Report by Amanda Witherell for Cycling Advocates Network
The capital’s first public forum on cycling drew 180 people off their bikes and into the Wellington City Council chambers, overflowing its capacity. Sporting cycle shorts beneath her mayoral robes, Celia Wade-Brown addressed the crowd.
“We compare ourselves to Copenhagen and Portland, but we’re not doing really well with cycling. Wellington is now the most dangerous place in New Zealand to ride,” she said. “We want to know your priorities. We will act on them. We can make things happen faster than they’re happening now.”
Even with a cycling mayor, seven other city councillors in the room and elections a few months away, some attendees questioned whether there is the political will to meet the demands of cyclists, who have doubled in numbers over the past six years.
“As cyclists, we aim too low,” said Jill Ford, a Newtown resident. “We have to get strategic in terms of councillors. There’s obviously some roadblock in this council. Even Auckland is better. I was recently in Sydney and they have cycle lanes and few people there cycle. What’s wrong with Wellington?”
Jason Morgan, Wellington region investment advisor for NZTA, was there with a bike helmet under his arm, and said it was good to see Wellington get proactive. “A lot of cities have these types of forums. They tend to be very effective at an operational level, where they action some of the discussion. This one was more of a political level,” he said. “We make these low level targets, 25 percent over 40 years isn’t much, but a third of all trips – that requires transformation and political courage.”
Lauding recent improvements to the cycle network consumed the first part of the forum, with Paul Barker, council’s safe and sustainable transport manager, providing details on the $3million Tawa Pathway, installation of cycle-friendly grates, and more signage.
However, some of the achievements raised eyebrows in the audience, such as calling the 17 km section of the Great Harbour Way from Balaena Bay around Miramar peninsula “complete”, and the installation of advanced stop boxes without feeder lanes, which one person called “self-defeating.”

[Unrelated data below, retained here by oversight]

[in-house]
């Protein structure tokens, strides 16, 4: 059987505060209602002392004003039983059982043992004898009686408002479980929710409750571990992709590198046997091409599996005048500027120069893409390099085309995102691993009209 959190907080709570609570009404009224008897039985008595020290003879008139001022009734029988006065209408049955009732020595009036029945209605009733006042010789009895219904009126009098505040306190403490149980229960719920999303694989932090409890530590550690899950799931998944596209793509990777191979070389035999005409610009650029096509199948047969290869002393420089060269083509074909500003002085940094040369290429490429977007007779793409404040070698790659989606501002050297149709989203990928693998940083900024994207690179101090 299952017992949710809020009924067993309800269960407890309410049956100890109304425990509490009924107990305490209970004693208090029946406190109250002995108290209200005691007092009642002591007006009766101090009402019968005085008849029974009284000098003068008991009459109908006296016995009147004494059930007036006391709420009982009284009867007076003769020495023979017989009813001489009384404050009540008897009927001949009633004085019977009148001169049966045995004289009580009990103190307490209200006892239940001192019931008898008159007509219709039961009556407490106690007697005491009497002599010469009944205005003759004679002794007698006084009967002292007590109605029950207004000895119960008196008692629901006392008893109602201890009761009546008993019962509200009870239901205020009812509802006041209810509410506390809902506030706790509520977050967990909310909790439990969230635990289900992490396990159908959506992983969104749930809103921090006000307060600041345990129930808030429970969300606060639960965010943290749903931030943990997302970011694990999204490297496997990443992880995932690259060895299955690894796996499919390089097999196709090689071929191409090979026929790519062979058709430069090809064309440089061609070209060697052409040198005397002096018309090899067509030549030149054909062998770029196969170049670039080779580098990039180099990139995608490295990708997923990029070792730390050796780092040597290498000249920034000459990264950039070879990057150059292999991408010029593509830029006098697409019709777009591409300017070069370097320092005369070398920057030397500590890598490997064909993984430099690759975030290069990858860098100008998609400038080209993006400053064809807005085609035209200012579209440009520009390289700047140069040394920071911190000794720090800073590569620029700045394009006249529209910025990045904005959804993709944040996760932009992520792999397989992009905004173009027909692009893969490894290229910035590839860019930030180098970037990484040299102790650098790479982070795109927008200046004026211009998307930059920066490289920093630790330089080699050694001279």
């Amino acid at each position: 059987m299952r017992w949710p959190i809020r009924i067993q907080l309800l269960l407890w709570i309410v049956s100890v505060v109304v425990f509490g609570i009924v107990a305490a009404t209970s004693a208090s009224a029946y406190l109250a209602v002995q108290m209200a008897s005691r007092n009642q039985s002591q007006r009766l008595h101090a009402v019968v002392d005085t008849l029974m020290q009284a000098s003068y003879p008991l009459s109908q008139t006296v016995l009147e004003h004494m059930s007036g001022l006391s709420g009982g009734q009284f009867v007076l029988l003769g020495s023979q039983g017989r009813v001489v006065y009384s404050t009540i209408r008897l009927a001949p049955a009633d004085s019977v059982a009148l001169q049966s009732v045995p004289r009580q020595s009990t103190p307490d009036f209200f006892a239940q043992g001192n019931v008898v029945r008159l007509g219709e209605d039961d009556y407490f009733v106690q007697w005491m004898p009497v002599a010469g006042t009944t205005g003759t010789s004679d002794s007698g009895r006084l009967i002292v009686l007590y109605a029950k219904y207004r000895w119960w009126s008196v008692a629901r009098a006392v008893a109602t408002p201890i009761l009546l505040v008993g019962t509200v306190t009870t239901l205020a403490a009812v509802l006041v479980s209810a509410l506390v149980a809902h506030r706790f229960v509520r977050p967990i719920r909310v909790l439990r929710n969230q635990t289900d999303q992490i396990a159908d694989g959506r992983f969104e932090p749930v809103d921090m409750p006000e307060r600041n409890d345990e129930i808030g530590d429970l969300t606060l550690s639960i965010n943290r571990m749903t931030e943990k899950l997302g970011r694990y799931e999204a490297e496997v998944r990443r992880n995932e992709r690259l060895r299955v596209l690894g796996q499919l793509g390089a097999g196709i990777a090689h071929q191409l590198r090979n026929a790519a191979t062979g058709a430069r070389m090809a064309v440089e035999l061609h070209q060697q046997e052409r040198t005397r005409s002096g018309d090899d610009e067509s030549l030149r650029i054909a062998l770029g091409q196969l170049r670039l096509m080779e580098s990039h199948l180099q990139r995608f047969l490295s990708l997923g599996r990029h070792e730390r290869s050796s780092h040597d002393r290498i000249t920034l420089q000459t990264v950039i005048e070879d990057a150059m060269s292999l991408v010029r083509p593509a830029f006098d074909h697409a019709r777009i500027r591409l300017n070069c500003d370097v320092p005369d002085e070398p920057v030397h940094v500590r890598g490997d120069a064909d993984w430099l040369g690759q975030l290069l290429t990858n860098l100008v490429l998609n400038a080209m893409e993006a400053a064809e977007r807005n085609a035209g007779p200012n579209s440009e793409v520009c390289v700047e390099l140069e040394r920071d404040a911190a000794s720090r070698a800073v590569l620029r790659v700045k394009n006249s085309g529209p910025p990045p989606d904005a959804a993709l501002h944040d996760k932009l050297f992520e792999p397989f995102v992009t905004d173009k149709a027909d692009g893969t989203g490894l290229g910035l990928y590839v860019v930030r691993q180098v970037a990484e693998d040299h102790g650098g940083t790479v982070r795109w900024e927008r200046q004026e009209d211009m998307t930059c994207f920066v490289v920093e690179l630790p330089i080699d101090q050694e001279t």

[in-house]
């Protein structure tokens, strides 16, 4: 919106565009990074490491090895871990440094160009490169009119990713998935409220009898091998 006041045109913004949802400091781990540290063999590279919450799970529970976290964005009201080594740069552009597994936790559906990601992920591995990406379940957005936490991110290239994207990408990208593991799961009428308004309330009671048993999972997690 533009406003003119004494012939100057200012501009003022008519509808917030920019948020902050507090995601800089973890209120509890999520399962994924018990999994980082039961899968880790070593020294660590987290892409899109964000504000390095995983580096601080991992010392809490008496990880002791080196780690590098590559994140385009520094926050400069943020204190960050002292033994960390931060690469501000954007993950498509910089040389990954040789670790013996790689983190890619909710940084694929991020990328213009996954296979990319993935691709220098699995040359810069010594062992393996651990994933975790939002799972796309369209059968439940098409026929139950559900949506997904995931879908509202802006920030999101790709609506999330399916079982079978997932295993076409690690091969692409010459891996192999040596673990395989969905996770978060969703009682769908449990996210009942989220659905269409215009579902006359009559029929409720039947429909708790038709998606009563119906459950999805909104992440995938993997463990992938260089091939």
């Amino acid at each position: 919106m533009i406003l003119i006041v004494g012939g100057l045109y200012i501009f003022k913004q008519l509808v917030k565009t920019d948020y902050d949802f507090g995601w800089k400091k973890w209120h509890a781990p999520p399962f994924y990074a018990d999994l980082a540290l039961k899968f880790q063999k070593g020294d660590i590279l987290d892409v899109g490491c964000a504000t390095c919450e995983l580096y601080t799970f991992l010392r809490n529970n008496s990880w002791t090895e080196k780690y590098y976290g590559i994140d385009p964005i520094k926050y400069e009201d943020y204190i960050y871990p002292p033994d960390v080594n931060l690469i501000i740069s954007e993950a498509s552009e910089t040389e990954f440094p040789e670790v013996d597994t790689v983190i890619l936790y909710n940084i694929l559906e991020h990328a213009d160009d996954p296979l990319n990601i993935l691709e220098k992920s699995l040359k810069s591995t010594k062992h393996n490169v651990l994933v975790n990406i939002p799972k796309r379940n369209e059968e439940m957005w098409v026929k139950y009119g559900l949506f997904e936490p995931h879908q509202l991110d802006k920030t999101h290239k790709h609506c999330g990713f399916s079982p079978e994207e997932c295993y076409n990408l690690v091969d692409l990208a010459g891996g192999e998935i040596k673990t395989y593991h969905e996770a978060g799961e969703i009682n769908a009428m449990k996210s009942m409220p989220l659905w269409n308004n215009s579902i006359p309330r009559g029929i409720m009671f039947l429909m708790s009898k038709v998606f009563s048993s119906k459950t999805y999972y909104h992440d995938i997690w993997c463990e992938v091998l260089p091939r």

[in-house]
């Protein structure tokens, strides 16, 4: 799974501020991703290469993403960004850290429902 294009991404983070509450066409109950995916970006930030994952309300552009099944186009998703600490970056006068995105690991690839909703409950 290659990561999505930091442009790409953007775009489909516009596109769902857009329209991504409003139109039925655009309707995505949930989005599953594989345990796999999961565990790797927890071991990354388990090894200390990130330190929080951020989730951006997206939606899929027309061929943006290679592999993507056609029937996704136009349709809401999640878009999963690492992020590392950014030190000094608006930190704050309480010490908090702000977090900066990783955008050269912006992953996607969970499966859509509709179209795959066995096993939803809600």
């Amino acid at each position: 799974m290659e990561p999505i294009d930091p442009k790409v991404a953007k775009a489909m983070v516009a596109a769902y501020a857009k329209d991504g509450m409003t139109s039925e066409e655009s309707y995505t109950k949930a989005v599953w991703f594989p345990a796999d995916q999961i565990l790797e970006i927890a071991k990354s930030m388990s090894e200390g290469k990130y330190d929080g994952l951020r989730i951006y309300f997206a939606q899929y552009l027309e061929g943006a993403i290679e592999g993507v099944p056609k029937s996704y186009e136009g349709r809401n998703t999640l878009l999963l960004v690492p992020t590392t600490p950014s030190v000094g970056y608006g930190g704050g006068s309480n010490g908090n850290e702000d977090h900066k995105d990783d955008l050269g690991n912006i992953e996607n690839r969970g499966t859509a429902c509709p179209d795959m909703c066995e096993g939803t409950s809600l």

Barker announced the results of three feasibility studies for the city’s next major cycling project, which revealed that the Island Bay to CBD route, using Adelaide Rd, had a better funding profile than the the South Coast portion of the Great Harbour Way, or the route from Ngauranga to the CBD.
“Island Bay is the one we’re going to proceed with,” he said, after the forum. “It hits so many key points, and timing wise it works with the flyover.”
To gather more specific information, attendees were split up into groups of 10 based on geographic location, and asked to discuss three major questions: What are the big issues and barriers, citywide and in your area? What does the ideal city look like in 2040? What are the priorities?
Though the details varied, the overall demands were similar, no matter where people lived: more cycle lanes safe enough for kids to use, better permeability into the CBD, less on-street parking on main roads, 20-30 percent travel mode share by 2040, and more money spent on cycling improvements.
Mayor Wade-Brown shared a similar vision for 2040, but stopped short of saying how much funding could be put toward it. “When I think about it, those strategic routes from each point of the compass are complete and there’s a far better network in the CBD and more people cycling,” she said. “The aim of 20 to 30 percent mode share is very achievable and a good idea.”
Richard Hocken, Senior Sergeant and district road policing prevention manager, liaises often with the cycling community and said of the forum, “It’s all good but it’s going to cost money one way or another and that’s at a political level.”
Asked if Wellington’s poor safety record made a compelling case for spending more money, he said, “Yes, but I’m a realist. How much?”